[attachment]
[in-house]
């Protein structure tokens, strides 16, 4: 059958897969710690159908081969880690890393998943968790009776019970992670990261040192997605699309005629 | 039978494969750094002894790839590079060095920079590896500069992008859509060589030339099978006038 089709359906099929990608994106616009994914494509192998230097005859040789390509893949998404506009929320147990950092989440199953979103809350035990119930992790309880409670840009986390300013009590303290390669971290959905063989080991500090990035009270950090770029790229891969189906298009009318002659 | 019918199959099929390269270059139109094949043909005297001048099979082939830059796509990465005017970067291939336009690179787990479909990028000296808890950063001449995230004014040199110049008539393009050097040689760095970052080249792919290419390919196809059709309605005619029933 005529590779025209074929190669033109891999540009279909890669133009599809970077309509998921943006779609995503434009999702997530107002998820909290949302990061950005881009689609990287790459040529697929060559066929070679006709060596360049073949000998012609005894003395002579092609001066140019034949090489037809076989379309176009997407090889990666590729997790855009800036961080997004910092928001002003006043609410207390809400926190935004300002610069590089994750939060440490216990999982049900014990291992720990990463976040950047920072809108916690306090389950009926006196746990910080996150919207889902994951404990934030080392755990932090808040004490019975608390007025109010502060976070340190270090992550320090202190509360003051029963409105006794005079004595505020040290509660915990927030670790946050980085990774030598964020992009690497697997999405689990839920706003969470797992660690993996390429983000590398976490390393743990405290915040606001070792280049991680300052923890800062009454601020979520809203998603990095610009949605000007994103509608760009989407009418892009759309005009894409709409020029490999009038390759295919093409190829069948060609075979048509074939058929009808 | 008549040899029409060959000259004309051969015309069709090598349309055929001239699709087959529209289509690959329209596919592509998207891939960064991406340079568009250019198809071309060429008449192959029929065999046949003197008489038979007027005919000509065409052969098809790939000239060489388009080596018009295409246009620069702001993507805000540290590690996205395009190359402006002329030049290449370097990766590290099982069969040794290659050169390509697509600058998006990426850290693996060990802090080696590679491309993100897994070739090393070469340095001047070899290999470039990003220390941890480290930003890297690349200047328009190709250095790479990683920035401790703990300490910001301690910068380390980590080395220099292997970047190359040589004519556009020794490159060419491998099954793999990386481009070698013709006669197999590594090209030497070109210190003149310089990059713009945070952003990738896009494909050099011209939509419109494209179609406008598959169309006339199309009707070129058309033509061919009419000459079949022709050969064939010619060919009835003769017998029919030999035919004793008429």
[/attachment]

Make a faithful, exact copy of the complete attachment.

[in-house]
């Protein structure tokens, strides 16, 4: 059958897969710690159908081969880690890393998943968790009776019970992670990261040192997605699309005629 | 039978494969750094002894790839590079060095920079590896500069992008859509060589030339099978006038 089709359906099929990608994106616009994914494509192998230097005859040789390509893949998404506009929320147990950092989440199953979103809350035990119930992790309880409670840009986390300013009590303290390669971290959905063989080991500090990035009270950090770029790229891969189906298009009318002659 | 019918199959099929390269270059139109094949043909005297001048099979082939830059796509990465005017970067291939336009690179787990479909990028000296808890950063001449995230004014040199110049008539393009050097040689760095970052080249792919290419390919196809059709309605005619029933 005529590779025209074929190669033109891999540009279909890669133009599809970077309509998921943006779609995503434009999702997530107002998820909290949302990061950005881009689609990287790459040529697929060559066929070679006709060596360049073949000998012609005894003395002579092609001066140019034949090489037809076989379309176009997407090889990666590729997790855009800036961080997004910092928001002003006043609410207390809400926190935004300002610069590089994750939060440490216990999982049900014990291992720990990463976040950047920072809108916690306090389950009926006196746990910080996150919207889902994951404990934030080392755990932090808040004490019975608390007025109010502060976070340190270090992550320090202190509360003051029963409105006794005079004595505020040290509660915990927030670790946050980085990774030598964020992009690497697997999405689990839920706003969470797992660690993996390429983000590398976490390393743990405290915040606001070792280049991680300052923890800062009454601020979520809203998603990095610009949605000007994103509608760009989407009418892009759309005009894409709409020029490999009038390759295919093409190829069948060609075979048509074939058929009808 | 008549040899029409060959000259004309051969015309069709090598349309055929001239699709087959529209289509690959329209596919592509998207891939960064991406340079568009250019198809071309060429008449192959029929065999046949003197008489038979007027005919000509065409052969098809790939000239060489388009080596018009295409246009620069702001993507805000540290590690996205395009190359402006002329030049290449370097990766590290099982069969040794290659050169390509697509600058998006990426850290693996060990802090080696590679491309993100897994070739090393070469340095001047070899290999470039990003220390941890480290930003890297690349200047328009190709250095790479990683920035401790703990300490910001301690910068380390980590080395220099292997970047190359040589004519556009020794490159060419491998099954793999990386481009070698013709006669197999590594090209030497070109210190003149310089990059713009945070952003990738896009494909050099011209939509419109494209179609406008598959169309006339199309009707070129058309033509061919009419000459079949022709050969064939010619060919009835003769017998029919030999035919004793008429």